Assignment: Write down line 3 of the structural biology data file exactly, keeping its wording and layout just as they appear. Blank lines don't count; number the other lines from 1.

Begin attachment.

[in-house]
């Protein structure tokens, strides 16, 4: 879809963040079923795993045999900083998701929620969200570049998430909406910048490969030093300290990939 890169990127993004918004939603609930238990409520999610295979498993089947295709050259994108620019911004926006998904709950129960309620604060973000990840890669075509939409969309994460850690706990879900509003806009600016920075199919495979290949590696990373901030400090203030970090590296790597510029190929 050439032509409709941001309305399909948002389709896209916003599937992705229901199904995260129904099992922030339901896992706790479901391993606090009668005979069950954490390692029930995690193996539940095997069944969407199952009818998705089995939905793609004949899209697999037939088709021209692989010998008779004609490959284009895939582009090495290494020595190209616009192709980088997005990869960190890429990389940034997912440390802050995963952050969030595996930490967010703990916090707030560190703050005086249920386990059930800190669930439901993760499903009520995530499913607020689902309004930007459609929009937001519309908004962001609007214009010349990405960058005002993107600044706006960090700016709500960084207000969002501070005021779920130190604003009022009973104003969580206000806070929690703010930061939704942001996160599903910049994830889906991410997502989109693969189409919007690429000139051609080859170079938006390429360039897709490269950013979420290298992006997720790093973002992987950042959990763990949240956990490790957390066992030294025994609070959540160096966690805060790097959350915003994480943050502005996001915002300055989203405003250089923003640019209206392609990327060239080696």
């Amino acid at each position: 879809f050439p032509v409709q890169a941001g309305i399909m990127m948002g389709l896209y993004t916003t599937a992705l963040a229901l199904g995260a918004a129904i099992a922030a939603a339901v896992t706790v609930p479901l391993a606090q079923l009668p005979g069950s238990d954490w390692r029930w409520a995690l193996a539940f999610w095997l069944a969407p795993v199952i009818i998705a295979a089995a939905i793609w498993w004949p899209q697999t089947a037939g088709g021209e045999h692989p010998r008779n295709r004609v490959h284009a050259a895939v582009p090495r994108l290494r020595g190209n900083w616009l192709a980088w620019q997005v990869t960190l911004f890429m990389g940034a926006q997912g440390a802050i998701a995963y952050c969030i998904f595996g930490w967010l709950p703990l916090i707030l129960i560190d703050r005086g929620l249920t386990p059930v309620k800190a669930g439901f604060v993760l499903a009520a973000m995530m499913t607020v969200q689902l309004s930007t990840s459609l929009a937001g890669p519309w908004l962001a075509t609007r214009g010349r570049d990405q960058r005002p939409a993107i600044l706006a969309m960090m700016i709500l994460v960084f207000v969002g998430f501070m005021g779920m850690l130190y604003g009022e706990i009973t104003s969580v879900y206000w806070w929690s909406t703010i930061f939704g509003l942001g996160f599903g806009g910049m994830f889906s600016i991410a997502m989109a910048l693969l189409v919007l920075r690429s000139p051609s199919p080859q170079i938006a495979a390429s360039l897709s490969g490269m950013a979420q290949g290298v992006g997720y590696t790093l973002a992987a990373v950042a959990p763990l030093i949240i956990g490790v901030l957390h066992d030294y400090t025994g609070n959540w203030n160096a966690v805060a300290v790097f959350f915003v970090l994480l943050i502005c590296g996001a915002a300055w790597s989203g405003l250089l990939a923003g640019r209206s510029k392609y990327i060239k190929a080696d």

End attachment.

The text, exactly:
């Amino acid at each position: 879809f050439p032509v409709q890169a941001g309305i399909m990127m948002g389709l896209y993004t916003t599937a992705l963040a229901l199904g995260a918004a129904i099992a922030a939603a339901v896992t706790v609930p479901l391993a606090q079923l009668p005979g069950s238990d954490w390692r029930w409520a995690l193996a539940f999610w095997l069944a969407p795993v199952i009818i998705a295979a089995a939905i793609w498993w004949p899209q697999t089947a037939g088709g021209e045999h692989p010998r008779n295709r004609v490959h284009a050259a895939v582009p090495r994108l290494r020595g190209n900083w616009l192709a980088w620019q997005v990869t960190l911004f890429m990389g940034a926006q997912g440390a802050i998701a995963y952050c969030i998904f595996g930490w967010l709950p703990l916090i707030l129960i560190d703050r005086g929620l249920t386990p059930v309620k800190a669930g439901f604060v993760l499903a009520a973000m995530m499913t607020v969200q689902l309004s930007t990840s459609l929009a937001g890669p519309w908004l962001a075509t609007r214009g010349r570049d990405q960058r005002p939409a993107i600044l706006a969309m960090m700016i709500l994460v960084f207000v969002g998430f501070m005021g779920m850690l130190y604003g009022e706990i009973t104003s969580v879900y206000w806070w929690s909406t703010i930061f939704g509003l942001g996160f599903g806009g910049m994830f889906s600016i991410a997502m989109a910048l693969l189409v919007l920075r690429s000139p051609s199919p080859q170079i938006a495979a390429s360039l897709s490969g490269m950013a979420q290949g290298v992006g997720y590696t790093l973002a992987a990373v950042a959990p763990l030093i949240i956990g490790v901030l957390h066992d030294y400090t025994g609070n959540w203030n160096a966690v805060a300290v790097f959350f915003v970090l994480l943050i502005c590296g996001a915002a300055w790597s989203g405003l250089l990939a923003g640019r209206s510029k392609y990327i060239k190929a080696d």